Michael Shtur, Biomedical Engineering Technology alumnus
Jack DeloStritto, Biomedical Engineering Technology alumnus
Why did you choose Penn State New Kensington, and more specifically, the BET program?
Growing up, I’ve always been great with my hands, starting with my first Jeep. My father would always help me work on it, and it wasn’t long before I was able to start doing work on it myself. A few years and two Jeeps later, I had an interest in doing something in the medical field, but I wasn’t sure if there was anything I could do that could utilize my skills. I ended up going to college and trying a few different majors, all while joining the Army National Guard as a Light Wheeled Vehicle mechanic. After about 3-4 years of trying different career paths at other institutions, I still did not feel like I was doing what I was supposed to do.
That’s when my friend recommended that I talk to his father who works at Mercy Hospital as a biomedical technician since he knew I was good with my hands and had an interest in the medical field. Before that conversation, I had no idea what a biomedical engineering technician was or what they did, but right then, I had the feeling that I was finally onto something good. Alan recommended Penn State New Kensington (PSNK) and it’s BET program and directed me to Myron Hartman. I met with Myron, and he explained how PSNK was one of the best schools in the entire country for this program due to its accreditation by the Engineering Technology Accreditation Commission of ABET. Myron was able to see what credits would transfer from my previous course work and created a class schedule for me. I enrolled into the program that day!
What are your strengths and interests, and how did the BET program help to engage you as a student?
In terms of strengths, i’d probably have to say dedication. When I started the program, I was newly married and had gone through some schooling already, so I did not want to waste any time getting through the program. Dedication, remembering why I was there and who I was doing this for (my wife and I), helped me to stay focused and resulted in doing well through the program.
What part of the BET program resonated with you the most – the hands-on work, the medical aspect, technical work, the idea of helping those in need, or something else entirely?
I would say that hands-on work, technical work, and the idea of helping those in need really go hand in hand. One thing to remember about this field is that YOU, as a biomedical engineering technologist, are making a difference in the hospital and actually get to see for yourself just how you are making that difference. You see it when you’re working in the field and see a patient on a piece of a equipment that you serviced. The professors at PSNK do a fantastic job preparing you for that reality. When we work, it’s not about us; it’s all about the patient and helping to ensure their safety!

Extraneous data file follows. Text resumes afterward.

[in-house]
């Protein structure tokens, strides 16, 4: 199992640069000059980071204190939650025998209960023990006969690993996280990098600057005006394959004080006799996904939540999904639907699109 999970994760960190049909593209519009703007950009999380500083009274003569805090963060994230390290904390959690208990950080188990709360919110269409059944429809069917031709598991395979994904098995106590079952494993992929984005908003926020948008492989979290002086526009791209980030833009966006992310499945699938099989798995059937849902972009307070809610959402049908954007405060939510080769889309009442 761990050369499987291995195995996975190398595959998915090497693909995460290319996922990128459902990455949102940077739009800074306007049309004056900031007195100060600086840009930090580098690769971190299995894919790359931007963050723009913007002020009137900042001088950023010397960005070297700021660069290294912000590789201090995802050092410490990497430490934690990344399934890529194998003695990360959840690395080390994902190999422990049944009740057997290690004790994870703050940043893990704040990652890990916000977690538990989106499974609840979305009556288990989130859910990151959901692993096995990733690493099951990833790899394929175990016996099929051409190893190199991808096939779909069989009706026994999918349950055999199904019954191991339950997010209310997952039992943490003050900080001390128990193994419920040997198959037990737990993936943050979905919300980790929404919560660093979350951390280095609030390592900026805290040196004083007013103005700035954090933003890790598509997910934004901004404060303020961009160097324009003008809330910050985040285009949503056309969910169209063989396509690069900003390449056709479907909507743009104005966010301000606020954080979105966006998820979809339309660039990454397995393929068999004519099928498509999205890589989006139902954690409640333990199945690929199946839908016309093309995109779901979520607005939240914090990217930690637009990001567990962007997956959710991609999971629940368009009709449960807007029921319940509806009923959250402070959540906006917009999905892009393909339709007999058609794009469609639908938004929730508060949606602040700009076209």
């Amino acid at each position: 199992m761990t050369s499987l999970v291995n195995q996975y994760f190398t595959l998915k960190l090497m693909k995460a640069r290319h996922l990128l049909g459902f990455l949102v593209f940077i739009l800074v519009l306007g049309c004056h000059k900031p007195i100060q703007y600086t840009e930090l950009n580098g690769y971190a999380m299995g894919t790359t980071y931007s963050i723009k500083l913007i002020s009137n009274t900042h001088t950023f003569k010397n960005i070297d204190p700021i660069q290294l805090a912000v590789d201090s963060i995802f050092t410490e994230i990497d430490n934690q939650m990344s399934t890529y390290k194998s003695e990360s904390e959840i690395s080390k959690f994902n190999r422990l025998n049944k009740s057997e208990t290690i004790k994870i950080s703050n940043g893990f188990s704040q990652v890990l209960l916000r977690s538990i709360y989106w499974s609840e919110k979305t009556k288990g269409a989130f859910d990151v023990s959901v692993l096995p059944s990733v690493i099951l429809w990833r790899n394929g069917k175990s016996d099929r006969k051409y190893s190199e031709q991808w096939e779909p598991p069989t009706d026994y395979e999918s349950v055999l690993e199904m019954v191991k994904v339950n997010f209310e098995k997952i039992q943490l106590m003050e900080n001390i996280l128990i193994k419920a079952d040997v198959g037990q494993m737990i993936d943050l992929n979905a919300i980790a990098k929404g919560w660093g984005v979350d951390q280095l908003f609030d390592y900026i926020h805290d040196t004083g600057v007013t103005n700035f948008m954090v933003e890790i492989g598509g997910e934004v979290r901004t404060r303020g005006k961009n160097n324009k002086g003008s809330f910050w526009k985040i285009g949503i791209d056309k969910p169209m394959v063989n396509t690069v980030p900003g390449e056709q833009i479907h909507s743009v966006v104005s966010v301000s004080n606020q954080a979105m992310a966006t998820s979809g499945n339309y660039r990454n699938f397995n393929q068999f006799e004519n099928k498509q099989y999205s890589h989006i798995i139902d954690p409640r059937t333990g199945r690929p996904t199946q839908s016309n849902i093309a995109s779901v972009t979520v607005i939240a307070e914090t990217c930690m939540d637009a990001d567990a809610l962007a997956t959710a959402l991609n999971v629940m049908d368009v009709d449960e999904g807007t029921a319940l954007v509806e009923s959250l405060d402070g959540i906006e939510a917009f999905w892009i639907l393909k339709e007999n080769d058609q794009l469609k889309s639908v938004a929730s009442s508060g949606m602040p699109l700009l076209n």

What was your favorite class or activity during your time in the BET program?
My favorite class would be any class that was directly BET-related. Basic college courses are required in the program, but the BET courses were the most interesting to me. We got a whole lot of hands-on training on different types of equipment in the BET lab. Our class was pretty close, and we had a lot of fun just about every day of our BET classes. We still keep a group message thread going and stay in touch because of that.
Can you talk about your internship with Children’s Hospital?
My internship with Children’s was with their clinical engineering department, which is the department of biomeds for the hospital. Throughout my internship, I got to work on all types of equipment. One thing about this field is that it is changing constantly. Equipment is constantly being updated, so you’re always seeing something new. I was able to go around to departments in the hospital, both with or without other biomeds, and service that department’s equipment. Each day was certainly busy and filled with different learning opportunities. The biomeds at Children’s were nothing less than extremely kind and helpful. They are very knowledgeable in their specialties and were always willing to show me different operations or equipment. With them, I never felt like I was in the way. The shop there was like a family, and a very funny one at that.
What do you hope to do with your degree?
I was hired for the Clinical Engineering Gen I position at Children’s! Another thing about this field is that there are many different opportunities and career paths. A biomed can work in a hospital environment, field service, or for a manufacturer just to name a few! The medical field is not going anywhere, so neither are biomeds. Personally, I want to work in the hospital field, but I am excited to see where my career takes me!